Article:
an interactive series discussing different sides of conversations, empathizing with the struggles of our fellow human beings whatever their views may be.
Read the plays and then join us in the discussion—complete with refreshments, actors, designers, and directors to talk about themes, characters, and how theatre offers a lens in which we can view and discuss community and cultural issues.
John Steinbeck’s The Grapes of Wrath, adapted for the stage by Frank Galati, creates an unflinching portrait of a family in search of a home and honest work—themes that are as relevant today as they were during the Dust Bowl, as we strive to uncover and define the American pioneering spirit, and what it means to relocate, seeking a new future in a new land, and maintaining our dignity.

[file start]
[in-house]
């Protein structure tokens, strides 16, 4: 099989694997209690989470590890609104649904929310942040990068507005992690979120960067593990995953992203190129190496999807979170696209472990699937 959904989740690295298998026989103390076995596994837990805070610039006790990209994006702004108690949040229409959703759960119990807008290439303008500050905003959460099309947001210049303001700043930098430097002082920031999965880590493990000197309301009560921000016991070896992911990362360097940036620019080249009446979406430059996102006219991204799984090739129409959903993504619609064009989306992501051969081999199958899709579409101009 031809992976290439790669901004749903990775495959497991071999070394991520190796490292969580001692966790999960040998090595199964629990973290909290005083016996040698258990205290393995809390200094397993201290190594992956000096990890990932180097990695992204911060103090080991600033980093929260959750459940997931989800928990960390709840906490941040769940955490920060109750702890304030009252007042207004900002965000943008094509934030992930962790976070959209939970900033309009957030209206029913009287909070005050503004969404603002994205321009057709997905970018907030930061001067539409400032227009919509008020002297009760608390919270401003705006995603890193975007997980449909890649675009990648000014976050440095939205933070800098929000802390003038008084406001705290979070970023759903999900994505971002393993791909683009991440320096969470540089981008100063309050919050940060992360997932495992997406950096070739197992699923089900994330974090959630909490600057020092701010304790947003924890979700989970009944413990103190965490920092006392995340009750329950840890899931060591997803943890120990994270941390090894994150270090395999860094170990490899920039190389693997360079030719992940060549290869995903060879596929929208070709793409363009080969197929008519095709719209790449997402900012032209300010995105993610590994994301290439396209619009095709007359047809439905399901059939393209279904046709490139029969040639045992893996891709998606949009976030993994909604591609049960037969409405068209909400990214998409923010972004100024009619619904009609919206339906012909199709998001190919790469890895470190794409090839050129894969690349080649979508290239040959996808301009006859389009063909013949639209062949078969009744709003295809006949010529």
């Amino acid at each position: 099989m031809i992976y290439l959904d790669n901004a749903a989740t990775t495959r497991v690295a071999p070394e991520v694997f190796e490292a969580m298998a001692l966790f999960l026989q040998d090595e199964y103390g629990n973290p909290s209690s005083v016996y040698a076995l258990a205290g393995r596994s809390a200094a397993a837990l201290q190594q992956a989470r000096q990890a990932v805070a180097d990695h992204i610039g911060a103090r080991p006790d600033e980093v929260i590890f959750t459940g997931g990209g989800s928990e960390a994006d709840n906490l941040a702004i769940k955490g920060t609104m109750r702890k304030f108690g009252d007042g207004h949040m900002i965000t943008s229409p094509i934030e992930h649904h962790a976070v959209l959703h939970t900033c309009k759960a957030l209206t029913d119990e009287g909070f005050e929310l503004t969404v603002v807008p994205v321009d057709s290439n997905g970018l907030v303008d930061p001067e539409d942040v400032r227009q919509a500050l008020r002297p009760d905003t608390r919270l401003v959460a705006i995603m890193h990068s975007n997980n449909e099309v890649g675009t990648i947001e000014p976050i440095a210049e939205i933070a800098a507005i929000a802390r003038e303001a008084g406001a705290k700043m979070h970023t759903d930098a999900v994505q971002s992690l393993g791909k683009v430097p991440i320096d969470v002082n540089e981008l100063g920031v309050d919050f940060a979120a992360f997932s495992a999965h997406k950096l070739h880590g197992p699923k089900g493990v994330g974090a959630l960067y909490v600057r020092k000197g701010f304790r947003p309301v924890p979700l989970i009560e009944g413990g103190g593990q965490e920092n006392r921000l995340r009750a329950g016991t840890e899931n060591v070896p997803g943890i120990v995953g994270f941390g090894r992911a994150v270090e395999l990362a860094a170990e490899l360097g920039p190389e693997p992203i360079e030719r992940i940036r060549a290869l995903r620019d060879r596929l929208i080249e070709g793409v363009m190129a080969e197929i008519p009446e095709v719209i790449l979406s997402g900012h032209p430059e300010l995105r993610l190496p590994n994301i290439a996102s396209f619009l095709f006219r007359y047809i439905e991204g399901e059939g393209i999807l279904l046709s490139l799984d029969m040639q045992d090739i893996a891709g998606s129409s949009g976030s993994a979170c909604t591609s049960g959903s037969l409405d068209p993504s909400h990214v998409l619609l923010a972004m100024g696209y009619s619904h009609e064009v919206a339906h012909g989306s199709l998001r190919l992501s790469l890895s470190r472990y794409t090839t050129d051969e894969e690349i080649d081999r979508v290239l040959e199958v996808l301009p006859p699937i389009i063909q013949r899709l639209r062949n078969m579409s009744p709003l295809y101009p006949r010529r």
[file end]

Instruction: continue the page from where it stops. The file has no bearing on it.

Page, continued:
Paula Vogel’s How I Learned to Drive takes the reader and audience straight into the heart of the “Me-Too” movement. Ms. Vogel has offered that she intended the play ''to get the audience to go along for a ride they wouldn't ordinarily take, or don't even know they're taking.'' The NY Times has called the work “both wryly objective…and deeply empathetic, angry, and compassionate.” Written in 1997, this memory play of a young girl’s survival of abuse is both harrowing and provocative.